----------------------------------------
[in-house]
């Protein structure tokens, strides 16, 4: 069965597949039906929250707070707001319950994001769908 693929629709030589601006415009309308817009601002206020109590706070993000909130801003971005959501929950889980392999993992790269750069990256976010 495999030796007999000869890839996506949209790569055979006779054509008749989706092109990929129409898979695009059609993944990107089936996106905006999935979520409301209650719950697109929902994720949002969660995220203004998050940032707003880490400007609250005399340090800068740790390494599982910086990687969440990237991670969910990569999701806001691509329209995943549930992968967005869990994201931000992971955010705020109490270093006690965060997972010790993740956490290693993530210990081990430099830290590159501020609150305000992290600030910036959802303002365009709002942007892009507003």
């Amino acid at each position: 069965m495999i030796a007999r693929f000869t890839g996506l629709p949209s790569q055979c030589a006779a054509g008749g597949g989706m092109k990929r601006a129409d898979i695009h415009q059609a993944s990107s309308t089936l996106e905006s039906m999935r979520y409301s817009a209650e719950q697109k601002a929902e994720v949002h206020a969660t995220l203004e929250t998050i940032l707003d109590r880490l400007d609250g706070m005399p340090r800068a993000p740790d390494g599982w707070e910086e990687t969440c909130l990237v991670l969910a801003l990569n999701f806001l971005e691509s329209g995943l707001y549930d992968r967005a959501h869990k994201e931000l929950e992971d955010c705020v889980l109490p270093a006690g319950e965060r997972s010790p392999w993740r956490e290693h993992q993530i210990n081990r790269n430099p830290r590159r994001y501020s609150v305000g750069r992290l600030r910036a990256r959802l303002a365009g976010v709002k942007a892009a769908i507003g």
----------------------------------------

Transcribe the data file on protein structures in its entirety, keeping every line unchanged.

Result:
[in-house]
């Protein structure tokens, strides 16, 4: 069965597949039906929250707070707001319950994001769908 693929629709030589601006415009309308817009601002206020109590706070993000909130801003971005959501929950889980392999993992790269750069990256976010 495999030796007999000869890839996506949209790569055979006779054509008749989706092109990929129409898979695009059609993944990107089936996106905006999935979520409301209650719950697109929902994720949002969660995220203004998050940032707003880490400007609250005399340090800068740790390494599982910086990687969440990237991670969910990569999701806001691509329209995943549930992968967005869990994201931000992971955010705020109490270093006690965060997972010790993740956490290693993530210990081990430099830290590159501020609150305000992290600030910036959802303002365009709002942007892009507003």
């Amino acid at each position: 069965m495999i030796a007999r693929f000869t890839g996506l629709p949209s790569q055979c030589a006779a054509g008749g597949g989706m092109k990929r601006a129409d898979i695009h415009q059609a993944s990107s309308t089936l996106e905006s039906m999935r979520y409301s817009a209650e719950q697109k601002a929902e994720v949002h206020a969660t995220l203004e929250t998050i940032l707003d109590r880490l400007d609250g706070m005399p340090r800068a993000p740790d390494g599982w707070e910086e990687t969440c909130l990237v991670l969910a801003l990569n999701f806001l971005e691509s329209g995943l707001y549930d992968r967005a959501h869990k994201e931000l929950e992971d955010c705020v889980l109490p270093a006690g319950e965060r997972s010790p392999w993740r956490e290693h993992q993530i210990n081990r790269n430099p830290r590159r994001y501020s609150v305000g750069r992290l600030r910036a990256r959802l303002a365009g976010v709002k942007a892009a769908i507003g």